SGI stacks up supercomputer, customers

A supercomputer publicly unveiled today already has government customers

lined up to use it on an array of projects, including simulated flight testing

of military jet fighters, designing replacements for the space shuttle and

studying the origins of life in the universe.

Backlog orders already total more than $100 million dollars, according

to industry sources.

Silicon Graphics Inc.'s colossal new numbers-cruncher combines SGI's

Origin 3000 series of servers with its Onyx 3000 series of visualization

systems to create a "brick-style" system known as NUMAflex.

Components, or bricks, fit into a standard 19-inch rack and can be placed

atop one another. SGI said the modular approach enables customers to tailor

a supercomputer to their needs, build it one step at a time and be able

to isolate problems that may occur to one easily replaceable component.

Although the concept seems simple, SGI is billing it as revolutionary.

"We think [modular computing] will replace the all-in-one [box] approach.

We can scale it up from two processors to 512," said Ben Passarelli, director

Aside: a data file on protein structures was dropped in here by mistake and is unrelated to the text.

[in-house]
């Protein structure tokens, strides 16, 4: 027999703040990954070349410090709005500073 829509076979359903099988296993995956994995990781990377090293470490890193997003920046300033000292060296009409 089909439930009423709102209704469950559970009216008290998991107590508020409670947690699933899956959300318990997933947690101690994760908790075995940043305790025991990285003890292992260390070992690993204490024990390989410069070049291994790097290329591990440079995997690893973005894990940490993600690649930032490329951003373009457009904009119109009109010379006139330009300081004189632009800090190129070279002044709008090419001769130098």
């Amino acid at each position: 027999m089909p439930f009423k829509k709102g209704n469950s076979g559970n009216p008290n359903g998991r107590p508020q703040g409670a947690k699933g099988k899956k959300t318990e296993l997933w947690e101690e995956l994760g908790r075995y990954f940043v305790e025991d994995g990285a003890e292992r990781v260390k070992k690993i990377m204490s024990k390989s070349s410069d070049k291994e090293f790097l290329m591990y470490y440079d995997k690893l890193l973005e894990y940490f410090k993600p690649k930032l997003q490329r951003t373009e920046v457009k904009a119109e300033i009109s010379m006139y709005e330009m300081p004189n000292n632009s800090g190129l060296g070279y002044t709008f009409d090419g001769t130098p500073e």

of advanced systems product management at SGI.

One analyst said she hesitates to use the word "revolutionary" but agreed

SGI has done "some very cool things."

"In the sense of taking a system to new levels, they've not only come

out with a faster processor but a faster architecture as well," said Joyce

Becknell, director of compute platforms and architecture at the Aberdeen

Group Inc., an information technology consulting and market research firm.

The system's entry-level price is about $50,000, which provides a workable

system of two processors and 512M of memory. It scales up from two to 512

processors and up to a terabyte of memory. A terabyte is a measure of computer

storage capacity that equals about 1 trillion bytes or 1,000 gigabytes.

The servers offer the ability to analyze and solve complex problems

previously unsolvable, according to SGI, and the visualization systems offer

a combination of graphics and computing power to be used for such things

as brain mapping, pilot training and simulation, and advanced automotive


Federal customers already on board include NASA's Ames Research Center,

the Army Engineering Research and Development Center, the Air Force High

Performance Computing Center at Edwards Air Force Base, Calif., and the

Army Research Laboratory.


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